What Is Hysteroscopy?
Hysteroscopy is used to diagnose or treat problems of the uterus. A hysteroscope is a thin, lighted telescope-like device. It is inserted through your vagina into your uterus. The hysteroscope transmits the image of your uterus onto a screen. Other instruments are used along with the hysteroscope for treatment.
Why is hysteroscopy done?
One of the most common uses for hysteroscopy is to find the cause of abnormal uterine bleeding. Abnormal bleeding can mean that a woman’s menstrual periods are heavier or longer than usual or occur less often or more often than normal. Bleeding between menstrual periods also is abnormal.
Hysteroscopy also is used in the following situations:
- Remove adhesions that may occur because of infection or from past surgery
- Diagnose the cause of repeated miscarriage when a woman has more than two miscarriages in a row
- Locate an intrauterine device
- Perform sterilization, in which the hysteroscope is used to place small implants into a woman’s fallopian tubes as a permanent form of birth control
How is hysteroscopy performed?
Before the procedure, you may be given a medication to help you relax, or general anesthesia or local anesthesia may be used to block the pain. If you have general anesthesia, you will not be awake during the procedure.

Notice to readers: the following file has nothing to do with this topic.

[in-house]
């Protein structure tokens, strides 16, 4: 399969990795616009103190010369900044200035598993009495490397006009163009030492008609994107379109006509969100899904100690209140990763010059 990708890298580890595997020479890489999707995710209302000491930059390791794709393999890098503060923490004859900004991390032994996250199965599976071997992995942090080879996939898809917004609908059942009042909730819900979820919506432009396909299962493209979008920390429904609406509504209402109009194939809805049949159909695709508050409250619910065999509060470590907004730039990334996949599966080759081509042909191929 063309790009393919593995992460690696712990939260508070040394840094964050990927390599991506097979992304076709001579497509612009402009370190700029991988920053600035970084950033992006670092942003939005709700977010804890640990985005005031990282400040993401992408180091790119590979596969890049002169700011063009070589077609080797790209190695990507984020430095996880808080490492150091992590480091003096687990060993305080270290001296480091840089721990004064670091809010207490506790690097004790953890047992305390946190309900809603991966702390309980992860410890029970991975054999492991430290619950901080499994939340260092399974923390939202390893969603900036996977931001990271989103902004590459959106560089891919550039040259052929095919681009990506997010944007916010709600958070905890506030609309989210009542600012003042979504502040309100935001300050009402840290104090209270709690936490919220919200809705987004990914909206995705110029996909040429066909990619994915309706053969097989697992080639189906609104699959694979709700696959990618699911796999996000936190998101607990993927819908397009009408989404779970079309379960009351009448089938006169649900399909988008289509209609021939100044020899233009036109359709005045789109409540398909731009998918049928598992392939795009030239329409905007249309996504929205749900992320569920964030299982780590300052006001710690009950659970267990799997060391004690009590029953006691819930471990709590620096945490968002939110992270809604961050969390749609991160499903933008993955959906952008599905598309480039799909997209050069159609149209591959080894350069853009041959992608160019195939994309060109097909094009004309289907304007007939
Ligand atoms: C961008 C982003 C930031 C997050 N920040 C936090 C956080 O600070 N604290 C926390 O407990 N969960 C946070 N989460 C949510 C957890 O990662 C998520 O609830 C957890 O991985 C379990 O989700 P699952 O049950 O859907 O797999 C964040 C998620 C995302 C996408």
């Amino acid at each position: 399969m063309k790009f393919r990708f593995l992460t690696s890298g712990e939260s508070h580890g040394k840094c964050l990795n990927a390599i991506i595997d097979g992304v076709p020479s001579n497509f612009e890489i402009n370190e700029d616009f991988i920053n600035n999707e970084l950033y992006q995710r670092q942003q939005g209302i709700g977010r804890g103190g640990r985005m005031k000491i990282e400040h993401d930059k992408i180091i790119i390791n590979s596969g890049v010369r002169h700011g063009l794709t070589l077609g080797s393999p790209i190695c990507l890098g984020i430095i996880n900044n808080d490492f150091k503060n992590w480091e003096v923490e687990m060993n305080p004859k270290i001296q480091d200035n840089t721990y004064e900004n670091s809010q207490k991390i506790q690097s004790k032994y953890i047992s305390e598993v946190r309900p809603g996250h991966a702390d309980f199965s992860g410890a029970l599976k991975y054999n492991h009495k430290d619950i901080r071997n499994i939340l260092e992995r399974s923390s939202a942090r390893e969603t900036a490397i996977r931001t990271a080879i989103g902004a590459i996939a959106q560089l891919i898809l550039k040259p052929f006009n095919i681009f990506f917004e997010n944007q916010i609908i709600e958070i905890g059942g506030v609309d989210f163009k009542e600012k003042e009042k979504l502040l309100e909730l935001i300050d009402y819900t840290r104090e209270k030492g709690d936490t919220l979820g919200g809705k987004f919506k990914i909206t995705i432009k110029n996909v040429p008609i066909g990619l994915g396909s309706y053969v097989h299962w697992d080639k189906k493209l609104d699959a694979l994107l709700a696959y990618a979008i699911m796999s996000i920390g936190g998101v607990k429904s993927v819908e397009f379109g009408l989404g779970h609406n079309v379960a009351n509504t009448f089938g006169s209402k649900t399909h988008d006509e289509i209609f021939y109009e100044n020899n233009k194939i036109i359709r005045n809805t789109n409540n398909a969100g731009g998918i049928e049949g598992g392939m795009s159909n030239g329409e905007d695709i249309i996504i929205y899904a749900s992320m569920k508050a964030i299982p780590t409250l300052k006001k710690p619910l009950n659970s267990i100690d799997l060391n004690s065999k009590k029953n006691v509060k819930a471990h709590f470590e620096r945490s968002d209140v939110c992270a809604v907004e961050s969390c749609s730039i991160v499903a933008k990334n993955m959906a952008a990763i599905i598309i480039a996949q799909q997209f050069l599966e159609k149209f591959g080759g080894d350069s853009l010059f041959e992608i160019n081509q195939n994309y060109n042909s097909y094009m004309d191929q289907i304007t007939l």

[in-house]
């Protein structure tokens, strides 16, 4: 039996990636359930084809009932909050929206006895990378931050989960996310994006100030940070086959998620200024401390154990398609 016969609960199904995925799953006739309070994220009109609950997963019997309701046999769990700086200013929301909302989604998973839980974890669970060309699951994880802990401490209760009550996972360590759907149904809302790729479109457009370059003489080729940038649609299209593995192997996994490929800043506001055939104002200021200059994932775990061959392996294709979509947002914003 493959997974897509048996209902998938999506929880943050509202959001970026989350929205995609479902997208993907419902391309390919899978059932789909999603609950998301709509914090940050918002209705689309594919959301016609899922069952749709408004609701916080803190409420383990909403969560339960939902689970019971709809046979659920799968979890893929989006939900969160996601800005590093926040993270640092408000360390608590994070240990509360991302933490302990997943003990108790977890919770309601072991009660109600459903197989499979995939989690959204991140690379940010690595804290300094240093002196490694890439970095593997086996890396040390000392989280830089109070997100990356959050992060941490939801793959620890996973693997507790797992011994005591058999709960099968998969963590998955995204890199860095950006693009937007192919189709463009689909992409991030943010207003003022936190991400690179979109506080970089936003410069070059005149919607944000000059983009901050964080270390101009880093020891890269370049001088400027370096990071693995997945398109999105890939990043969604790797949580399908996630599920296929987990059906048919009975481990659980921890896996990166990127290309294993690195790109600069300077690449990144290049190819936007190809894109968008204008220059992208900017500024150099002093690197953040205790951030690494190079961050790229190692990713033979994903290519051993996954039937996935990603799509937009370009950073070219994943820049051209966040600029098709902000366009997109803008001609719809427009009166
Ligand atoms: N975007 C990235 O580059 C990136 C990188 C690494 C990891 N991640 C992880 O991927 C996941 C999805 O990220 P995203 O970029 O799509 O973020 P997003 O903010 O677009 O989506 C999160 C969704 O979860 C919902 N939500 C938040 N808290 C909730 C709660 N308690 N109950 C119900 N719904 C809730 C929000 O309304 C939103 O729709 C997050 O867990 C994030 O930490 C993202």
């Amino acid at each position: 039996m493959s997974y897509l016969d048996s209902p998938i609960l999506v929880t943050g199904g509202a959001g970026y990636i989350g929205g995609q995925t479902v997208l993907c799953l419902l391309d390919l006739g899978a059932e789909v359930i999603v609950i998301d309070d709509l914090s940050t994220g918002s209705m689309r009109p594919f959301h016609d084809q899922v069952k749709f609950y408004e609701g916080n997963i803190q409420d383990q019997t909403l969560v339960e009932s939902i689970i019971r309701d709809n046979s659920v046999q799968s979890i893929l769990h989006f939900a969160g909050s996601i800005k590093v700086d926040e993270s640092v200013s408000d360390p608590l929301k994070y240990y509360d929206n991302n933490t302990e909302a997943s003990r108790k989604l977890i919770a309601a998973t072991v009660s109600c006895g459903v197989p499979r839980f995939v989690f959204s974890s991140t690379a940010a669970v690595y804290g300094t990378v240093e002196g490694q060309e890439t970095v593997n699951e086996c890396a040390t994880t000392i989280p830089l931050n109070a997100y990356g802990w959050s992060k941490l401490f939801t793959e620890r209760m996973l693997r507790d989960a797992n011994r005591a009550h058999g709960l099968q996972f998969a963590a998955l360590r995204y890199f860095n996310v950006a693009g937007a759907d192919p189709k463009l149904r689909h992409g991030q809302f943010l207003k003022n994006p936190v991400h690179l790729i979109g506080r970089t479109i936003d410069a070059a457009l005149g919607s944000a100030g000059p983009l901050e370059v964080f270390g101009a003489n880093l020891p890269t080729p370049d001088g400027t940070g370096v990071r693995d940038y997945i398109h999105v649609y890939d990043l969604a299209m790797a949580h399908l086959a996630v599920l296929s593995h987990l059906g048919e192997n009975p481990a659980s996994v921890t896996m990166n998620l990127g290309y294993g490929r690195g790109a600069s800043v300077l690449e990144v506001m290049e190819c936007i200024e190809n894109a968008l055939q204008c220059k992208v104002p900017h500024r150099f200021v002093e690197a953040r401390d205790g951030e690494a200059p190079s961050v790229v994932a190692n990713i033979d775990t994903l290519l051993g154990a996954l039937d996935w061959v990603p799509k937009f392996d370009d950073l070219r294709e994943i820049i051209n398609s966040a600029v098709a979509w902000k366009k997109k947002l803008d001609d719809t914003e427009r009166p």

Hysteroscopy can be done in a doctor’s office or at the hospital. It will be scheduled when you are not having your menstrual period. To make the procedure easier, your health care provider may dilate (open) your cervix before your hysteroscopy. You may be given medication that is inserted into the cervix, or special dilators may be used.
A speculum is first inserted into the vagina. The hysteroscope is then inserted and gently moved through the cervix into your uterus. Carbon dioxide gas or a fluid, such as saline (salt water), will be put through the hysteroscope into your uterus to expand it. The gas or fluid helps your health care provider see the lining more clearly. The amount of fluid used is carefully checked throughout the procedure. Your health care provider can view the lining of your uterus and the openings of the fallopian tubes by looking through the hysteroscope. If a biopsy or other procedure is done, small instruments will be passed through the hysteroscope.
What should I expect during recovery?
You should be able to go home shortly after the procedure. If you had general anesthesia, you may need to wait until its effects have worn off.
It is normal to have some mild cramping or a little bloody discharge for a few days after the procedure. You may be given medication to help ease the pain. If you have a fever, chills, or heavy bleeding, call your health care provider right away.